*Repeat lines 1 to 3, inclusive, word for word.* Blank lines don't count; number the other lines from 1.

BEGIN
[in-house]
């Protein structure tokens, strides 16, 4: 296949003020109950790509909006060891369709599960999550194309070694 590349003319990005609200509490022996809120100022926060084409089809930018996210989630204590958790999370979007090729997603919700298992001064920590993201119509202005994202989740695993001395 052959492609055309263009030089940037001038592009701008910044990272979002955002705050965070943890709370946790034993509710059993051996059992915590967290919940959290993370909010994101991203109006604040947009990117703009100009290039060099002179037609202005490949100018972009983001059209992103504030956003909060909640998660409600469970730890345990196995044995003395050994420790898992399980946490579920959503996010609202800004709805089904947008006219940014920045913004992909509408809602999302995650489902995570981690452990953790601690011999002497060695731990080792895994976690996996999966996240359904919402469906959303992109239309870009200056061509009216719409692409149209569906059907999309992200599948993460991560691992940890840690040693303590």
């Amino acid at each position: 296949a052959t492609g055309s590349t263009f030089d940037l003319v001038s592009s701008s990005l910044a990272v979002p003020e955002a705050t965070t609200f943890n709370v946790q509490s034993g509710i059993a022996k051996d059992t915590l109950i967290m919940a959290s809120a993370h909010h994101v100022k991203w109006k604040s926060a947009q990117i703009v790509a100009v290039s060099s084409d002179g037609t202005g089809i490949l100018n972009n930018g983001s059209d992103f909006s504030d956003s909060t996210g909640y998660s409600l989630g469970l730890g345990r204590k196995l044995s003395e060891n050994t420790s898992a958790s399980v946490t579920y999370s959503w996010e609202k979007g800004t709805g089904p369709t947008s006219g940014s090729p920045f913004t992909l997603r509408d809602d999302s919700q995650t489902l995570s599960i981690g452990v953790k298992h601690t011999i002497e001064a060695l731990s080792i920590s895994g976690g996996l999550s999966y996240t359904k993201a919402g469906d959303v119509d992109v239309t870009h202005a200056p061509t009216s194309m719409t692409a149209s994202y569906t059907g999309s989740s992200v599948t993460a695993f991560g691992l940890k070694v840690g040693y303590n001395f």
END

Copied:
[in-house]
């Protein structure tokens, strides 16, 4: 296949003020109950790509909006060891369709599960999550194309070694 590349003319990005609200509490022996809120100022926060084409089809930018996210989630204590958790999370979007090729997603919700298992001064920590993201119509202005994202989740695993001395 052959492609055309263009030089940037001038592009701008910044990272979002955002705050965070943890709370946790034993509710059993051996059992915590967290919940959290993370909010994101991203109006604040947009990117703009100009290039060099002179037609202005490949100018972009983001059209992103504030956003909060909640998660409600469970730890345990196995044995003395050994420790898992399980946490579920959503996010609202800004709805089904947008006219940014920045913004992909509408809602999302995650489902995570981690452990953790601690011999002497060695731990080792895994976690996996999966996240359904919402469906959303992109239309870009200056061509009216719409692409149209569906059907999309992200599948993460991560691992940890840690040693303590």
């Amino acid at each position: 296949a052959t492609g055309s590349t263009f030089d940037l003319v001038s592009s701008s990005l910044a990272v979002p003020e955002a705050t965070t609200f943890n709370v946790q509490s034993g509710i059993a022996k051996d059992t915590l109950i967290m919940a959290s809120a993370h909010h994101v100022k991203w109006k604040s926060a947009q990117i703009v790509a100009v290039s060099s084409d002179g037609t202005g089809i490949l100018n972009n930018g983001s059209d992103f909006s504030d956003s909060t996210g909640y998660s409600l989630g469970l730890g345990r204590k196995l044995s003395e060891n050994t420790s898992a958790s399980v946490t579920y999370s959503w996010e609202k979007g800004t709805g089904p369709t947008s006219g940014s090729p920045f913004t992909l997603r509408d809602d999302s919700q995650t489902l995570s599960i981690g452990v953790k298992h601690t011999i002497e001064a060695l731990s080792i920590s895994g976690g996996l999550s999966y996240t359904k993201a919402g469906d959303v119509d992109v239309t870009h202005a200056p061509t009216s194309m719409t692409a149209s994202y569906t059907g999309s989740s992200v599948t993460a695993f991560g691992l940890k070694v840690g040693y303590n001395f």